Paper No. 1 June 29, 2009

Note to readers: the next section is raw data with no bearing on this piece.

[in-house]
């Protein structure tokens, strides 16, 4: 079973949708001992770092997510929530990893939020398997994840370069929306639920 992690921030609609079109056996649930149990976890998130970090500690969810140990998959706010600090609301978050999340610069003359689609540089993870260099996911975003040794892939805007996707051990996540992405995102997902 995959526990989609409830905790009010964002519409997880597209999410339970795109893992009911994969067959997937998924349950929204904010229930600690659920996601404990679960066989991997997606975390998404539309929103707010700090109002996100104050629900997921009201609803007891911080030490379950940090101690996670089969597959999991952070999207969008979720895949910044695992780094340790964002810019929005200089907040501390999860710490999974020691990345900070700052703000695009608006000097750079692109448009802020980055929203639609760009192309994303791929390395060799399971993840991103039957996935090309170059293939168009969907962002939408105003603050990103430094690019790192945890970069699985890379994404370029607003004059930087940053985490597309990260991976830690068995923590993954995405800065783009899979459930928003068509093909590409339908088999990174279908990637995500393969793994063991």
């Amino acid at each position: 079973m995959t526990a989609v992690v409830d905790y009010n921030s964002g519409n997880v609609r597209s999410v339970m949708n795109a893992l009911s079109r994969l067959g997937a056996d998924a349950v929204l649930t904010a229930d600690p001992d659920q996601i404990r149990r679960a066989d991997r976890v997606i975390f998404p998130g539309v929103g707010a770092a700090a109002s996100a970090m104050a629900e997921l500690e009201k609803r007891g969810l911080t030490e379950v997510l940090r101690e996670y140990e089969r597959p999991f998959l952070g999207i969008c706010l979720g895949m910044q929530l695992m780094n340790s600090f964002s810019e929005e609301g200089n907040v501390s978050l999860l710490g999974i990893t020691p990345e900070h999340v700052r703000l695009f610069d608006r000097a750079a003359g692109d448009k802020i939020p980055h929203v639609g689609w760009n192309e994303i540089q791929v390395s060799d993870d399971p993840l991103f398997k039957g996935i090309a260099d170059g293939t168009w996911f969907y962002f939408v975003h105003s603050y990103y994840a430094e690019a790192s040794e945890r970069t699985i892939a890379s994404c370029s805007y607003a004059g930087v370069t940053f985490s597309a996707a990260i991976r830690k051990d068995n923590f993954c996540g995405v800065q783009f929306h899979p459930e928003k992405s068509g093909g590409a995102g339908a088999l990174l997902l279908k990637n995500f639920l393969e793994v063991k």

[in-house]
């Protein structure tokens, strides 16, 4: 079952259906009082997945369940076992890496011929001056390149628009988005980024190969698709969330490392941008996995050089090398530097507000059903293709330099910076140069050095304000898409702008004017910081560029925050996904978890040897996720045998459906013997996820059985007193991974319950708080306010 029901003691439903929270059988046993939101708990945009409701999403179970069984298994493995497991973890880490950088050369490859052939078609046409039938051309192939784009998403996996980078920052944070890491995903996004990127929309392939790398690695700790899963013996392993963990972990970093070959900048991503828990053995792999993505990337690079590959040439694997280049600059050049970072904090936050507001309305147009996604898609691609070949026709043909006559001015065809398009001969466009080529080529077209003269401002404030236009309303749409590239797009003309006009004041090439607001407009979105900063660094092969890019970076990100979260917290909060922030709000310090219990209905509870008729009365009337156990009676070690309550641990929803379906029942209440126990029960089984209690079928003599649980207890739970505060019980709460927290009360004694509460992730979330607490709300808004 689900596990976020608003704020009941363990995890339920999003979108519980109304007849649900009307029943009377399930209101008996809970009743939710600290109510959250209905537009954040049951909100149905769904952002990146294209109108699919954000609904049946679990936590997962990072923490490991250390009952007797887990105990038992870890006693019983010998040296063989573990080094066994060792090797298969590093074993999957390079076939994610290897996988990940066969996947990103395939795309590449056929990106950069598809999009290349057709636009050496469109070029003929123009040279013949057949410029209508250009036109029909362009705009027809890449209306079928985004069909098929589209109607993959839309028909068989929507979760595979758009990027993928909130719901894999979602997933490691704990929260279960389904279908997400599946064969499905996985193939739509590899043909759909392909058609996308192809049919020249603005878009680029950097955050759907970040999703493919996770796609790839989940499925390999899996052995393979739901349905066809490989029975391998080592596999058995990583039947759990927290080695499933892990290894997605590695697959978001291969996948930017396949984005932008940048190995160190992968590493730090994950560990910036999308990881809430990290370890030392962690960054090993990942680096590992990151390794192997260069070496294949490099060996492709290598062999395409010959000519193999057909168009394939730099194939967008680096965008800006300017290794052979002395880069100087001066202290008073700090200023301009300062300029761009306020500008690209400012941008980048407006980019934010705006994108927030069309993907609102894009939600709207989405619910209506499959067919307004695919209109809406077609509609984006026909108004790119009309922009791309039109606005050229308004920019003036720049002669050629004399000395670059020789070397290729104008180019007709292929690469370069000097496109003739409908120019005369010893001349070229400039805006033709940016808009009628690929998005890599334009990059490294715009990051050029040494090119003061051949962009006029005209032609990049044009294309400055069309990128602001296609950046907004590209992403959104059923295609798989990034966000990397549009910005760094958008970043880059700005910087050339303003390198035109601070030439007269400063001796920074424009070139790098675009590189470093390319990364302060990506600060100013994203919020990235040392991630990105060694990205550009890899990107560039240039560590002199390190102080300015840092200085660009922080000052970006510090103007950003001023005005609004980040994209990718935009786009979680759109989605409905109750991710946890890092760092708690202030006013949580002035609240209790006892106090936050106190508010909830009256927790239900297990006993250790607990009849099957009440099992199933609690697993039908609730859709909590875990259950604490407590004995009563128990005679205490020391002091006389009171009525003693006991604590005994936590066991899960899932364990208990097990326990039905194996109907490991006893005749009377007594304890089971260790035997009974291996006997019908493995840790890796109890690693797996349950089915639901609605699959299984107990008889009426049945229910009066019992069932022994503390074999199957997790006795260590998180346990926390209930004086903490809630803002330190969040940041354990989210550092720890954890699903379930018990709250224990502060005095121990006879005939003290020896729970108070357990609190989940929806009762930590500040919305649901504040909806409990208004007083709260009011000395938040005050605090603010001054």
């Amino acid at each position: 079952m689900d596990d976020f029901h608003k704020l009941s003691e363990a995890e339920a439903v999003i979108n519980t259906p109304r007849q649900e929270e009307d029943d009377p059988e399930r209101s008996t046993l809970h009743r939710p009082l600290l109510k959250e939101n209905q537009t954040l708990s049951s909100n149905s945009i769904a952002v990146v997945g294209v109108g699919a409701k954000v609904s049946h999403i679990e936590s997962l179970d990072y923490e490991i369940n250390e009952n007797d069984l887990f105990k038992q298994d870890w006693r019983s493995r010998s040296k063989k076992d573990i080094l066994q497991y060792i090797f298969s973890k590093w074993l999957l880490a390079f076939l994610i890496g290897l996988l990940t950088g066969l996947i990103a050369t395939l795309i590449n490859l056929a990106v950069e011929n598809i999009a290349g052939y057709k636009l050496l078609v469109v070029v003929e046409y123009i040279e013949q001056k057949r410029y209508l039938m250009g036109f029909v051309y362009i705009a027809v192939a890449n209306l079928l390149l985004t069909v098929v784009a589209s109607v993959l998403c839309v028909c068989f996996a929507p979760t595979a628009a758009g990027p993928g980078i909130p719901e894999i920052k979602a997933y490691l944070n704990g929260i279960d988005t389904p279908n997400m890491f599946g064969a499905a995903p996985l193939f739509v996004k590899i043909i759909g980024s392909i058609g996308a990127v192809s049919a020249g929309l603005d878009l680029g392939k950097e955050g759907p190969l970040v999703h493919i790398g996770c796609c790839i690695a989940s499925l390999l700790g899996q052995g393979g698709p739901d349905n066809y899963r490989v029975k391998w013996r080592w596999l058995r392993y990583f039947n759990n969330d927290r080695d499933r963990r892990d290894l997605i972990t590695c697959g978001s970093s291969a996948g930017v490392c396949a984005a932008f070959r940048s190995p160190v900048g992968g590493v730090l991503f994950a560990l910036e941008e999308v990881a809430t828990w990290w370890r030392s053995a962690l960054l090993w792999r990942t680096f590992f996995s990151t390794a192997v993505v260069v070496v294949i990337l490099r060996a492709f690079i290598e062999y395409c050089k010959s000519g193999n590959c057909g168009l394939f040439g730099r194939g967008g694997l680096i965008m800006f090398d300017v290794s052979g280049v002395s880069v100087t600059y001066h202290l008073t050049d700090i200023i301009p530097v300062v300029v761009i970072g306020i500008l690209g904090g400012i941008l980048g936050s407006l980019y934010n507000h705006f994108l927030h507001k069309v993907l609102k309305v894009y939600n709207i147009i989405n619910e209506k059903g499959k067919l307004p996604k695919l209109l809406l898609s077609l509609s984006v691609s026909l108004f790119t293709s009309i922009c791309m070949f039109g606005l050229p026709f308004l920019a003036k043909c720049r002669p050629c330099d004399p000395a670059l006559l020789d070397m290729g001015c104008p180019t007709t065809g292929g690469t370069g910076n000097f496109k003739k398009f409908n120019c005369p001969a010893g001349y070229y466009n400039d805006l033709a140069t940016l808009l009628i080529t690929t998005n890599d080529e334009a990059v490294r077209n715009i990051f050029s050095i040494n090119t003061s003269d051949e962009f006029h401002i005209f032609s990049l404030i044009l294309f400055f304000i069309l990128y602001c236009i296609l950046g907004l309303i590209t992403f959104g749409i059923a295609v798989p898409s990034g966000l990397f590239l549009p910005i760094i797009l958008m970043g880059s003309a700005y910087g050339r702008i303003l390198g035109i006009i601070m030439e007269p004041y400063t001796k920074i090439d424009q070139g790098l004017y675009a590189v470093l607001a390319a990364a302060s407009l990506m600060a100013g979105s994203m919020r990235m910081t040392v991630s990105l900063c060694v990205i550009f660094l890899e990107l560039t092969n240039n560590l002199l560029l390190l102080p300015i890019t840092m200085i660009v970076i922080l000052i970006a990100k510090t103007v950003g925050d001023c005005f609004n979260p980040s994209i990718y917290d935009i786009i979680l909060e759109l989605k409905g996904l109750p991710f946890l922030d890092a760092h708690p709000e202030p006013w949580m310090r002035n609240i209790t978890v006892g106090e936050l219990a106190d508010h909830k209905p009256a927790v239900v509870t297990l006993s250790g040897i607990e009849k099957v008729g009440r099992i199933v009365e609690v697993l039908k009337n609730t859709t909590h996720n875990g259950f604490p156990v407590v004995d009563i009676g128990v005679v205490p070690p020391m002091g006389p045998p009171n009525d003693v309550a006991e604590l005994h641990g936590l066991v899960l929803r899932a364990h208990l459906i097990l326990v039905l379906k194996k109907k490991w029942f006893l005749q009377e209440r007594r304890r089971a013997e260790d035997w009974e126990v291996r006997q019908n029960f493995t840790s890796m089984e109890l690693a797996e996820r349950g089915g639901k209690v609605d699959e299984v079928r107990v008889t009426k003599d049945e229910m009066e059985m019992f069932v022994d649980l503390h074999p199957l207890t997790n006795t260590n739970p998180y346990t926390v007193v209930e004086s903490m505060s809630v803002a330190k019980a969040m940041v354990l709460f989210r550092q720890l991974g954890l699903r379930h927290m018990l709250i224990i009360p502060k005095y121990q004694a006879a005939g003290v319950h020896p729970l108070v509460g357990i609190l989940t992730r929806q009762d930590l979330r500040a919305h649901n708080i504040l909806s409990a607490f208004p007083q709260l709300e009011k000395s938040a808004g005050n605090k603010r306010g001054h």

Ever felt sorry for newly hired writers and first time field observers? I always do. They bother themselves in making their first article good enough to make it to tomorrow’s paper or the 6 o’clock news tonight. They take the risk. They take their chances. Unfortunately, only writers with God-given writing skills make it on their first time. But we cannot blame media and publication companies. Whoever would want to read a newspaper or magazine as thick as the Webster’s dictionary or watch news or entertainment programs whose airtime is as long as...nobodyknows? They do not print or air every single event that happens on Earth everyday. They categorize those which they think is significant and would appeal to the public from those which would much likely be a bore. This process is called gatekeeping. One of the models of communication makes gatekeeping a part of it. George Gerbner’s model of communication explains that the communication process is subjective, selective, variable and unpredictable. Selective, in particular, refers to gatekeeping wherein the communication events are being chosen upon for the most meaningful and significant ones. Another communication model which shows some signs of gatekeeping is Wesley and MacLean’s model. One element in the model (X”) is defined as “message as modified in the media for transmission”. This element represents the channel’s (media) selections both from the messages he gets from the advocate (e.g. a field reporter) who responds selectively to his immediate physical surroundings and from the abstractions in his own sensory field which may or may not be from the advocate. Based from Wesley and MacLean’s model, one can deduce that gatekeeping does not happen on the editor’s desk alone but it starts right from the advocate selecting the events for modification by the channel. To cite a concrete personal experience, I was one of five students who were offered a position in our high school paper as Science corner contributor when I was in sophomore year. My first assignment was to write about Pluto not being a planet anymore. I was able to meet the deadline and I anticipated that it would be published. A month later, I immediately looked for my write-up in the feature portion the moment I received a copy of the paper, and I did not find it. I tried to look for it in other parts of the paper. I was upset for days. When the editor-in-chief gave me another assignment, I intentionally did not do it out of frustration. Personally, gatekeeping really is a significant process of the communication process. It has always and will always be. Imagine communication without information passing through categorization of filtering first. The world would be...unimaginable! Neighbours fighting, boring, lengthy news programs, bulky newspapers and magazines and businesses going down. It’s a no brainer. The tenth world war could have started just yesterday or this morning if not for gatekeeping.

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